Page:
of radiological services in the Department of Small Animal Clinical Sciences. Since 2007, he has served as professor of radiology in the Department of Small Animal Clinical Sciences at the Virginia-Maryland College of Veterinary Medicine at Virginia Tech University and as department head 2007-17. He held a joint appointment as professor in the Department of Basic Science Education at Virginia Tech’s Carilion School of Medicine 2009-19. Daniel also served
as interim dean of the Virginia-Maryland College of Veterinary Medicine at Virginia Tech 2017-20.
Daniel’s teaching and research focus is on nuclear medicine and diagnostic imaging. Over the course of his academic service, he has published more than 120 peer-reviewed articles, authored multiple book chapters and edited one textbook. He has been recognized with numerous honors and awards, including the Auburn University Young Achiever Award, the Outstanding Faculty Award from the Tennessee Veterinary Medical Association, the Distinguished Virginia Veterinarian Award from the Virginia Veterinary Medical Association, the Virginia and Edward Thompson Award from the Virginia-Maryland College of Veterinary Medicine, the Pfizer Award for Research Excellence and the Chancellor’s Award for Research Excellence from the University of Tennessee.
“Dr. Daniel is an exceptionally skilled and versatile academic leader, having served as a faculty member, service director, department head and interim dean over the course of his career,” said Johnson. “His service in academia has connected extensively with private practice, organized veterinary medicine and biomedical research, and he has received some of the nation’s most prestigious awards for excellence in each of these domains. His dedication to veterinary students and education are perfectly aligned with Dr. Bailey’s legacy and position him as a worthy recipient of this award.”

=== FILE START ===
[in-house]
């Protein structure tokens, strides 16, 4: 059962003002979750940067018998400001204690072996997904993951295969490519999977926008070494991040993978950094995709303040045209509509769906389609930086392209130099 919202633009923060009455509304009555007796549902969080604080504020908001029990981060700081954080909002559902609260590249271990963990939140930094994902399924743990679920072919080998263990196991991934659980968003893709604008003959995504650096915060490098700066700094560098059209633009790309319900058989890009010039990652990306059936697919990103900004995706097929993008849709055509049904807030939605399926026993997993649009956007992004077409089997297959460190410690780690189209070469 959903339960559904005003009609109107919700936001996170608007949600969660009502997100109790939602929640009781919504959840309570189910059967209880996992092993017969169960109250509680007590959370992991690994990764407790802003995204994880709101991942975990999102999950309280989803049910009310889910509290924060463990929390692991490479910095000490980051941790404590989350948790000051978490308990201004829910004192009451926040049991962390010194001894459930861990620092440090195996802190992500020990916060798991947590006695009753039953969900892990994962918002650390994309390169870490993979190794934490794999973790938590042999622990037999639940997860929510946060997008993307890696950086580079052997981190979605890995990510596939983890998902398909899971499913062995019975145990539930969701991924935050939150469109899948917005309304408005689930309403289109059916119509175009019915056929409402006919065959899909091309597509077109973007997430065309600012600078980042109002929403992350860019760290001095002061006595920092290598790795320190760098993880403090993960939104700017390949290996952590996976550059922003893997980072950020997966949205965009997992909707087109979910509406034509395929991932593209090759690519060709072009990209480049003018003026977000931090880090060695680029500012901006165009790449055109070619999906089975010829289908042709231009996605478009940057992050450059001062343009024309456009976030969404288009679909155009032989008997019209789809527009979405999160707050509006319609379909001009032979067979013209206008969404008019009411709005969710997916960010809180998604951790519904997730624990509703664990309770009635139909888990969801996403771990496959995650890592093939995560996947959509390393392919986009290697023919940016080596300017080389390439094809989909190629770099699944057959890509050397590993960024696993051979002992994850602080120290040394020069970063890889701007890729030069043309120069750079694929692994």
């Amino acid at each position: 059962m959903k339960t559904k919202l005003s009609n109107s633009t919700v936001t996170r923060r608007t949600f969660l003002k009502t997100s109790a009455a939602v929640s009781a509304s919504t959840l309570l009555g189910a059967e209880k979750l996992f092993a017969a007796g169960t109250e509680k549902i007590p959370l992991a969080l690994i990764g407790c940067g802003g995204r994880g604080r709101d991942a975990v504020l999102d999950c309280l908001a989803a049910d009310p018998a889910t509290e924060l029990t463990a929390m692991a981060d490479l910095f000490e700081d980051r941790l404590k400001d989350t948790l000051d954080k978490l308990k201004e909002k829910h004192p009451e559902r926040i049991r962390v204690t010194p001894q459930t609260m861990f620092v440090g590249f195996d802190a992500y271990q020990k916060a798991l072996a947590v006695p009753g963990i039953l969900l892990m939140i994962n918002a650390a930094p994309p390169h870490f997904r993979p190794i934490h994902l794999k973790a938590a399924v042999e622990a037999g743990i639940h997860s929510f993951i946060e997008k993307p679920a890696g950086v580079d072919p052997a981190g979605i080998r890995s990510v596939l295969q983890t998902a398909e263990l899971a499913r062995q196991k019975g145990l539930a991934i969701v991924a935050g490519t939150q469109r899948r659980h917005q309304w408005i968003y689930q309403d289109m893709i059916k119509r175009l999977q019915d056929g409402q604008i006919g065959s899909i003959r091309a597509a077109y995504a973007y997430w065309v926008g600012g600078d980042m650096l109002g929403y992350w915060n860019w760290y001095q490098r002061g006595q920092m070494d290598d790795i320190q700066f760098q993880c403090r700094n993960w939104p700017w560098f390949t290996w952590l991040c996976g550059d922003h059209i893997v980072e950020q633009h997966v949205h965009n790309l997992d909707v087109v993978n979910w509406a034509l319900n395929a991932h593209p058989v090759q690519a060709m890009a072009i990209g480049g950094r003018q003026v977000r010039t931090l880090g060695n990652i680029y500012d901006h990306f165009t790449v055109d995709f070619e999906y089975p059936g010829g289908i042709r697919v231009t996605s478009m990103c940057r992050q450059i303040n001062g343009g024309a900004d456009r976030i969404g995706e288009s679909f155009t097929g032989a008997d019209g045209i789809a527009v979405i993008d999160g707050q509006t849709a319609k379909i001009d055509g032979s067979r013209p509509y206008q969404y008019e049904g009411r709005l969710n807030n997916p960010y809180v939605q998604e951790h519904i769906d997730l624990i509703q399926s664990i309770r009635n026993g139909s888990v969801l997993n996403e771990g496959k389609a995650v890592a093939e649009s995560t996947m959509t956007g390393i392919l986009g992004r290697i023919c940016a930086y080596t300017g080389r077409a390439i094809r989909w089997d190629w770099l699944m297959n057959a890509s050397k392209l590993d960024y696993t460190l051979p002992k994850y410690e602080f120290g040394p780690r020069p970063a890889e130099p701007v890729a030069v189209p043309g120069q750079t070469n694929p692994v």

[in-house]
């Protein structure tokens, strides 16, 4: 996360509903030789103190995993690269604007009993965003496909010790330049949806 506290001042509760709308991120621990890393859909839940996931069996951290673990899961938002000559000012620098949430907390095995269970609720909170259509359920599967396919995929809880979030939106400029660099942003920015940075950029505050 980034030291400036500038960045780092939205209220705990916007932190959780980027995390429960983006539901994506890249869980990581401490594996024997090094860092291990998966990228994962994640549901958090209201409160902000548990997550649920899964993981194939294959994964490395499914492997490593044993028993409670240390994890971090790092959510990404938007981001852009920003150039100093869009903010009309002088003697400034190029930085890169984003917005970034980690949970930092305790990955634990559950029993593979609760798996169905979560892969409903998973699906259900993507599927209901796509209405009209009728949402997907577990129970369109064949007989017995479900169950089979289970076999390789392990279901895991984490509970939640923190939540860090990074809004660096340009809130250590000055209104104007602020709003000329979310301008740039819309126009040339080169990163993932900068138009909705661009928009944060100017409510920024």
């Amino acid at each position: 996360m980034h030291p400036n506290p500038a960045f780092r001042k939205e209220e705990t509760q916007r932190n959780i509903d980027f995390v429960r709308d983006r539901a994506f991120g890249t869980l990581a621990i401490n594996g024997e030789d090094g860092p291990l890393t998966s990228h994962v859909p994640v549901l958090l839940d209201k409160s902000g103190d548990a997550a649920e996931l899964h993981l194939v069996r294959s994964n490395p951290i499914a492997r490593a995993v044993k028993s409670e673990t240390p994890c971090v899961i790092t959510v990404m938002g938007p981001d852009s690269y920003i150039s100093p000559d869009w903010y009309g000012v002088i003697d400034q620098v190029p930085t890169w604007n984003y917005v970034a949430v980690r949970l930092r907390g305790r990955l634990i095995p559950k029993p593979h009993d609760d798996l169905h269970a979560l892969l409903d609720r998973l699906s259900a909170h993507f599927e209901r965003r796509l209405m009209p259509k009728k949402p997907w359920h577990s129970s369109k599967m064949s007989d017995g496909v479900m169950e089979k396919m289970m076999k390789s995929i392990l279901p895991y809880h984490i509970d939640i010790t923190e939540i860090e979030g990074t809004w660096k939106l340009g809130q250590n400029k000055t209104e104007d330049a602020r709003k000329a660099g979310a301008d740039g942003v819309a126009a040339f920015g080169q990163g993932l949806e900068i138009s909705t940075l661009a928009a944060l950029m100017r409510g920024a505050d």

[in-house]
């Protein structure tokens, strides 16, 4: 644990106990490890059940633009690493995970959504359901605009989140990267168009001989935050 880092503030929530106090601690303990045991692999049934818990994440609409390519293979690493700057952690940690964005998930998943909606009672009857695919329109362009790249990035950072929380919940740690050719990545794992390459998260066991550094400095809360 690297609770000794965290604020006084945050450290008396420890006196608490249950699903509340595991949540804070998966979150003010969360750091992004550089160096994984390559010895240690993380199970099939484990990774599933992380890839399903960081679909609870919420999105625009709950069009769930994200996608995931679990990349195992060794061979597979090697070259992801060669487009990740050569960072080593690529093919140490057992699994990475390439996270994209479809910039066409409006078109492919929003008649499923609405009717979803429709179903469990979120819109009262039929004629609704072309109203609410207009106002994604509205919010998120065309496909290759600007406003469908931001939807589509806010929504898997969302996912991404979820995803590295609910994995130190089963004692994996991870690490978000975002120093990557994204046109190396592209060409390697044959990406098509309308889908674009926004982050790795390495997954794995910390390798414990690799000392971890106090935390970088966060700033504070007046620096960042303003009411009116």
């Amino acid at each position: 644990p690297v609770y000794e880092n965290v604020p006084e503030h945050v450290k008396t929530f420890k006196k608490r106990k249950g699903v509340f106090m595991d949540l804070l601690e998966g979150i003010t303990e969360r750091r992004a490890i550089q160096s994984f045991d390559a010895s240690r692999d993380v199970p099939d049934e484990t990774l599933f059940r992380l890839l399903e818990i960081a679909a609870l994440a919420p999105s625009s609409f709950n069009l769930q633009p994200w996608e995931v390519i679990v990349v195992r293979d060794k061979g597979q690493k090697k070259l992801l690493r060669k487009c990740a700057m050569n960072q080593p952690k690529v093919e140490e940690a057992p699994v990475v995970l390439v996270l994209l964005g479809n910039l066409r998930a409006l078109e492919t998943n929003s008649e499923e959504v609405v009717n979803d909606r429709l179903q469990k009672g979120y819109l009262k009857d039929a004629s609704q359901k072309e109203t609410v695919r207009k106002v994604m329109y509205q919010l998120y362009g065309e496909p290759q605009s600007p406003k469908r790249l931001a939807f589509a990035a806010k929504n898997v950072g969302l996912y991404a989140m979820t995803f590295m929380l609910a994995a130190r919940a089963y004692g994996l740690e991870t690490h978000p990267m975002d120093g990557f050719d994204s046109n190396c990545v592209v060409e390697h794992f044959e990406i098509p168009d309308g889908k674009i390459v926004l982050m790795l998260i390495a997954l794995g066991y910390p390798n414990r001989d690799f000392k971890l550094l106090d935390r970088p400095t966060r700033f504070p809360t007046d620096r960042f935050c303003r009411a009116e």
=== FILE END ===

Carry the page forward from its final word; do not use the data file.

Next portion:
Private practice: Robert Lofton
The late Robert Lofton was named the 2022 Bailey Award recipient in private practice. Lofton earned a bachelor’s degree in animal science from Louisiana State University before completing a doctor of veterinary medicine from Auburn in 1972. Following graduation, he founded University Animal Clinic in Lake Charles, Louisiana, where he practiced for almost four decades. He joined the Auburn faculty in 2013 as an assistant clinical professor in the Department of Clinical Sciences. During his five-year tenure at Auburn, he was a principal developer of the Auburn University Veterinary Clinic, the Auburn Veterinary Academy and the Hoerlein Hall Spay-Neuter Program.
Lofton, Louisiana Veterinarian of the Year in 1999 and a former chair of the Veterinary Advisory Council at Auburn, served on the board of directors of the American Animal Hospital Association 2003-08. He was also a Diamond Level Member of the Auburn Vet Med Centennial Club. He and his wife, Lela, established the Robert M. and Lela Lofton Endowed Scholarship fund in 2017. He was also elected to the Opelika, Alabama, City Council in 2020. Lofton fought valiantly against a rapidly progressing disease in 2021 and passed away in January 2022.
“Dr. Lofton was a truly inspiring graduate of our college,” said Johnson. “He derived great joy from teaching and his contributions to Auburn will last for many years through his students’ success. Although his life was shortened by a tragic disease, Dr. Lofton left a permanent mark on countless people who had the good fortune of learning from and working alongside him.”